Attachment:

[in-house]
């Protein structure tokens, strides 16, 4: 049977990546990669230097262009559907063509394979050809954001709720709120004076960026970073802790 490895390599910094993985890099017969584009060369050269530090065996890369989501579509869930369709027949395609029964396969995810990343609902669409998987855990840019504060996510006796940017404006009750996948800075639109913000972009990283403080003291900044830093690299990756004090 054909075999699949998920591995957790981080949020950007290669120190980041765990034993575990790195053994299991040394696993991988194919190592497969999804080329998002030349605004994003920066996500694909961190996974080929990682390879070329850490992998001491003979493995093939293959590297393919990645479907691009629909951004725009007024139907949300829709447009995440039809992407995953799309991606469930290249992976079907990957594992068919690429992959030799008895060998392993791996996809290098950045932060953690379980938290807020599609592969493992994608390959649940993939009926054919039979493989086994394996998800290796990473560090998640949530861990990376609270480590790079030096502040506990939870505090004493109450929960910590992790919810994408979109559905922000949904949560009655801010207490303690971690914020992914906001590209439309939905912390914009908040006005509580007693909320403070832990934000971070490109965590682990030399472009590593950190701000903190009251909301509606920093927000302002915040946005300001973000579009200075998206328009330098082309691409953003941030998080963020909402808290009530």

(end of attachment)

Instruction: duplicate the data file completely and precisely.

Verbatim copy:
[in-house]
């Protein structure tokens, strides 16, 4: 049977990546990669230097262009559907063509394979050809954001709720709120004076960026970073802790 490895390599910094993985890099017969584009060369050269530090065996890369989501579509869930369709027949395609029964396969995810990343609902669409998987855990840019504060996510006796940017404006009750996948800075639109913000972009990283403080003291900044830093690299990756004090 054909075999699949998920591995957790981080949020950007290669120190980041765990034993575990790195053994299991040394696993991988194919190592497969999804080329998002030349605004994003920066996500694909961190996974080929990682390879070329850490992998001491003979493995093939293959590297393919990645479907691009629909951004725009007024139907949300829709447009995440039809992407995953799309991606469930290249992976079907990957594992068919690429992959030799008895060998392993791996996809290098950045932060953690379980938290807020599609592969493992994608390959649940993939009926054919039979493989086994394996998800290796990473560090998640949530861990990376609270480590790079030096502040506990939870505090004493109450929960910590992790919810994408979109559905922000949904949560009655801010207490303690971690914020992914906001590209439309939905912390914009908040006005509580007693909320403070832990934000971070490109965590682990030399472009590593950190701000903190009251909301509606920093927000302002915040946005300001973000579009200075998206328009330098082309691409953003941030998080963020909402808290009530």